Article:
Forget Perfection

I’m starting to feel like someone is spying on me, noticing how hard I can be on myself for falling short in one area or another because targeted messages on the dangers of perfectionism seem to be coming at me from every angle. 

It’s like when I send emails, search a particular topic on the internet or buy something online, and then suddenly I get Google and Facebook ads related to those exact topics. I hate being watched and monitored so closely.

In Church, we talked about perfection and how expecting to become perfect “at once” leads to disappointment. “Be better today than you were yesterday, and be better tomorrow than you are today,” we were taught.

Then I got an email from a writer’s group with the headline, “You Have to Be Okay With Less Than Perfect.”

It included this poem:

“Ring the bells that still can ring

Forget your perfect offering

There is a crack in everything

That’s how the light gets in”

–from Leonard Cohen’s “Anthem”

Then, another email arrived from Oprah about Brene Brown’s “Four Totally Surprising Lessons We All Need to Learn.” http://www.oprah.com/spirit/Life-Lessons-We-All-Need-to-Learn-Brene-Brown.

Brene-Brown-On-Being-Graphic-Recording

Brene-Brown-On-Being-Graphic-Recording (Photo credit: On Being)

It quoted the same poem about perfection I’d read in the writing group email.

Brown’s lesson number three was “Perfectionism Is Not About Striving for Excellence.”

She said, “For some of us (including me), what I’m about to say is horrifying: Perfectionism is not about achievement and growth. Perfectionism is the belief that if we live perfectly, look perfectly and act perfectly, we can avoid the pain of blame, judgment and shame.”

She said, “Somewhere along the way, we adopted this dangerous and debilitating belief system: I am what I accomplish and how well I accomplish it. A ticker tape began to stream through our heads: Please. Perform. Perfect.”

According to Brown, research shows that perfectionism hampers success and often leads to depression, anxiety, addiction and missed opportunities, due to fears of putting anything out in the world that could be imperfect or disappoint others.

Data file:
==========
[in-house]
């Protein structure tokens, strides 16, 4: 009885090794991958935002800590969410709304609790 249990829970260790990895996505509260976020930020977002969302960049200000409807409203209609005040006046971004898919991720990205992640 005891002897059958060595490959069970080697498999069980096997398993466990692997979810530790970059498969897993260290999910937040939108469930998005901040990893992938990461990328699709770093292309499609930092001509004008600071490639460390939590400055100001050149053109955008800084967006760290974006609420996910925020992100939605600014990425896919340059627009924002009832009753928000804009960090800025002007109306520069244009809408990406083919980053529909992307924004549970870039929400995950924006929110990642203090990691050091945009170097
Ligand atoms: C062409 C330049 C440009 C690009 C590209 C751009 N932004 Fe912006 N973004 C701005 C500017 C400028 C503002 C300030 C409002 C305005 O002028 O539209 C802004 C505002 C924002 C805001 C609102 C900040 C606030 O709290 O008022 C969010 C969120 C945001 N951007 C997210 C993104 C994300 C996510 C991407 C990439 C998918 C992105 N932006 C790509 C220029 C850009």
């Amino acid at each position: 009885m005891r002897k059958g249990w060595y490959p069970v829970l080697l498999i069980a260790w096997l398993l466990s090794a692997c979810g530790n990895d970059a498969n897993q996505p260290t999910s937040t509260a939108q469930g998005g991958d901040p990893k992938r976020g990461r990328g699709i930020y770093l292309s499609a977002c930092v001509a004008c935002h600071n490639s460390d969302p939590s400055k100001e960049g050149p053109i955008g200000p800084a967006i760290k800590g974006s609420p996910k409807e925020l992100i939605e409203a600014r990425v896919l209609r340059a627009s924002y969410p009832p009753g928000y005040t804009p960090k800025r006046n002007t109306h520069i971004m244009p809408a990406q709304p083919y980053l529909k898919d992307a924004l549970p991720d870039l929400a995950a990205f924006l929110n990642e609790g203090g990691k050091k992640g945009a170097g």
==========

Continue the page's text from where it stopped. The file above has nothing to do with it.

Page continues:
“It’s a 20-ton shield that we lug around thinking it will protect us when, in fact, it’s the thing that’s really preventing us from taking flight,” she said.

So I’ve wondered, “what 20-ton shield am I lugging around that I think is protecting me?”

I don’t believe I’m a perfectionist. I’ve never cared about being perfect. I’m fine with my cracks.

Or so I thought.

But, then I thought more about those three words: please, perform, perfect.

I realized that while I don’t expect to be perfect, I do expect to improve and get better.

I’m learning there’s a fine line between obsessing over being perfect and feeling driven to be better.

If we’re not careful, they end up being the same thing and putting us into the same destructive cycles that create feelings of never being good enough.

Because of my health history, it is vital for me to diligently take care of myself.

So, I do my best to move more and eat less. I expect to see results from those efforts. Yet, week after week, the scale doesn’t budge and my clothes fit the same as the week and months before. Then I wonder, “What is wrong with me? Why can’t I do this? Other people succeed at this. Why can’t I?”

Those questions never lead me to a happy place. They only lead to frustration, disappointment, and insecurity.

So, I try to concentrate on improving my behaviors. I tell myself to forget about being perfect in this area because it’s impossible. I want to be happy doing what is best for my health even if nothing changes. 

This is not easy.

It requires me accepting that I am a cracked pot — you know, the flawed pot that couldn’t hold any water and the water leaked out through the cracks while being carried by its owner from the creek?

The poor little pot hated its cracks and wanted to be perfect like the other pots around it…until it notices the flowers that sprung up on its path. Everywhere the pot was carried there was a trail of beautiful flowers.

Public Flower Garden in downtown Seattle

Public Flower Garden in downtown Seattle (Photo credit: FallenPegasus)

This has to be one of life’s toughest lessons because it means we can’t stop trying to improve even though we don’t see progress being made.

A little self acceptance may sooth my feelings about all my cracks.

I’m hoping that if I give myself some slack, I’ll notice the flowers I’m watering along my path without even realizing it.

It’s worth a try.

Comments

  1. I just love your writing voice…. and this particular post is very timely for me right now…

    • Thanks Michele. These kinds of comments motivate me to keep blogging! I need to work harder to make my blog more interactive because I love hearing the thoughts and feelings of others. Please feel free to share.

      • Erin Laughlin says:

        I often say to others you need to be gentle with your self. I realize as I read your blog it is advice I should give myself. Thank you for your words they have truly struck a chord.
        Also – I miss you!

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